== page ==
Authors: de Jong W-JJ et al., J Trauma Acute Care Surg 2014 May 76:1282
A Blunt Abdominal Trauma in Children score of greater than 6 had a sensitivity of 100% and specificity of 87% for intra-abdominal injury.
Investigators retrospectively validated the Blunt Abdominal Trauma in Children (BATiC) score in children less than 18 years of age presenting to a hospital in the Netherlands with blunt abdominal trauma between 2006 and 2011 (NEJM JW Emerg Med Jul 17 2009). Patients were included in the analysis if at least 6 of the 10 BATiC variables were available.
Points for the BATiC score were assigned as follows:
·4 points for abnormal abdominal ultrasound findings (free fluid, or injury to hollow or visceral organs)
·2 points each for abdominal pain, peritoneal irritation on physical exam, hemodynamic instability, aspartate aminotransferase greater than 60 IU/L, and alanine aminotransferase greater than 25 IU/L
·1 point each for white blood cell count >10 × 109/L, lactate dehydrogenase greater than 330 IU/L, amylase greater than 10 IU/L, and creatinine greater than 110 µmol/L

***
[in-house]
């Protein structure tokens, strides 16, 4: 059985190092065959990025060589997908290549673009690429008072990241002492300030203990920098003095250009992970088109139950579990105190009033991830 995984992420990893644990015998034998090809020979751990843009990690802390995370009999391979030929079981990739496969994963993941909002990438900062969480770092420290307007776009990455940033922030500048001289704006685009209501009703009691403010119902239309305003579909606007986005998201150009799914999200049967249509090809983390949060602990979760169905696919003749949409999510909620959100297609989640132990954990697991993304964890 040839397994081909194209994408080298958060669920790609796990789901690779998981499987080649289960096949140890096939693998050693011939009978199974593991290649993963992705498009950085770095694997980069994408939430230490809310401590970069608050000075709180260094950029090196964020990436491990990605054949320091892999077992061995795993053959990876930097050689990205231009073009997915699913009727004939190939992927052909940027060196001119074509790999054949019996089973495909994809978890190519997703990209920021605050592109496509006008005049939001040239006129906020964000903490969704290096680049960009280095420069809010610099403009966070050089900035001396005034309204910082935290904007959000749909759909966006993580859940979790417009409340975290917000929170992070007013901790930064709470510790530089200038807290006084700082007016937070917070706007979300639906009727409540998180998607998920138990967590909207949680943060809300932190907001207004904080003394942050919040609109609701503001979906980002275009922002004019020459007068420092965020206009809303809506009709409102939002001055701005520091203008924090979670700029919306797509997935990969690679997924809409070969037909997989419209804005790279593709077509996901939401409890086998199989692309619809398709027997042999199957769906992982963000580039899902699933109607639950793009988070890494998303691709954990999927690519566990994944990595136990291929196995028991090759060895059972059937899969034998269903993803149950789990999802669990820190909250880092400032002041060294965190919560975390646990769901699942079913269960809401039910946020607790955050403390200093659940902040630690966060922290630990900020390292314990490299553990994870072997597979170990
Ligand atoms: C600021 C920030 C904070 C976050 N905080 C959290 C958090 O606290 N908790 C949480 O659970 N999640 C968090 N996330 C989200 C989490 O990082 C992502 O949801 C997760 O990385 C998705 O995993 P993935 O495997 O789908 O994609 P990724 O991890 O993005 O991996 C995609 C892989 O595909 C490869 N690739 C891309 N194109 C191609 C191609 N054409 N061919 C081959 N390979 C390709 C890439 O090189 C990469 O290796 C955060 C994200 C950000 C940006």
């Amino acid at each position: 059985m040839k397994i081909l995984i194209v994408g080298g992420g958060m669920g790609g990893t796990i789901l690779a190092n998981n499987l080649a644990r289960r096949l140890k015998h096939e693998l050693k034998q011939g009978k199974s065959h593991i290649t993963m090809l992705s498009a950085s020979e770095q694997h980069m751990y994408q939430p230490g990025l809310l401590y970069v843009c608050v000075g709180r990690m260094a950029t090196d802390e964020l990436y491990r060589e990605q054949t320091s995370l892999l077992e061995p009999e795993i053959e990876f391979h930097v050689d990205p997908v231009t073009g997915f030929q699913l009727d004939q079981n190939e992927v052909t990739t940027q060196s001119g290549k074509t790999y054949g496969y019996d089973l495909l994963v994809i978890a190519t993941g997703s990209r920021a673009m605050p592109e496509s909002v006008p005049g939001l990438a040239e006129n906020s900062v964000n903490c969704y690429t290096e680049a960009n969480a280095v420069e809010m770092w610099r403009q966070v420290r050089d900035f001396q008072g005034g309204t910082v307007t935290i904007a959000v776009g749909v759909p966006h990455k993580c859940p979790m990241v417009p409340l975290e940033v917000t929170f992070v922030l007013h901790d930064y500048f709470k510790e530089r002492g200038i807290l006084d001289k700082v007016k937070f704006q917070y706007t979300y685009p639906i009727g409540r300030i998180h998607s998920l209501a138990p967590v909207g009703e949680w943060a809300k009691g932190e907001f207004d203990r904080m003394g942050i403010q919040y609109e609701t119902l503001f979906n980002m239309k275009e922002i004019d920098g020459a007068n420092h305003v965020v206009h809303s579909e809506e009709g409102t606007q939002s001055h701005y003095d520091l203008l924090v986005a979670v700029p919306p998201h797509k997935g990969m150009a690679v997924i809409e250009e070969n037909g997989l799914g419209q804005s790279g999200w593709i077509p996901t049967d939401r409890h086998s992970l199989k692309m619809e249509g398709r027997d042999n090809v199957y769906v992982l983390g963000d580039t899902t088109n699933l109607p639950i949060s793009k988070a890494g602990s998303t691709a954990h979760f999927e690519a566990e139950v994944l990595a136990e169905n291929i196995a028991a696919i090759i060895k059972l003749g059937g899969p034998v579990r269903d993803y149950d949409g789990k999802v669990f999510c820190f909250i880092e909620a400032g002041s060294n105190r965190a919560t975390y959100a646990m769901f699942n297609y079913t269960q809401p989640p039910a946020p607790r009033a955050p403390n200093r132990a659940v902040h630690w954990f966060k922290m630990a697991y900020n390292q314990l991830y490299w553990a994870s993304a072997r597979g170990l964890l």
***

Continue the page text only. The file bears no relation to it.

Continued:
Of 216 patients (median age, 12 years), 18 (8%) had intra-abdominal injuries and 7 required surgical intervention. A BATiC score cut-off of greater than 6 (out of a possible score of 18) resulted in a sensitivity of 100% and specificity of 87% for intra-abdominal injury. A cut-off of 7 resulted in a sensitivity of 89% and a specificity of 94%. Using cut-offs of 6 and 7 could have avoided 47% and 56%, respectively, of the 34 computed tomography scans performed.
Although these results are promising, data for many BATiC variables were missing in the analysis. It is reasonable to use this score to help guide clinical decision making, but clinician judgment should override the score when there are concerning findings. Prospective validation is needed before the score is widely adopted.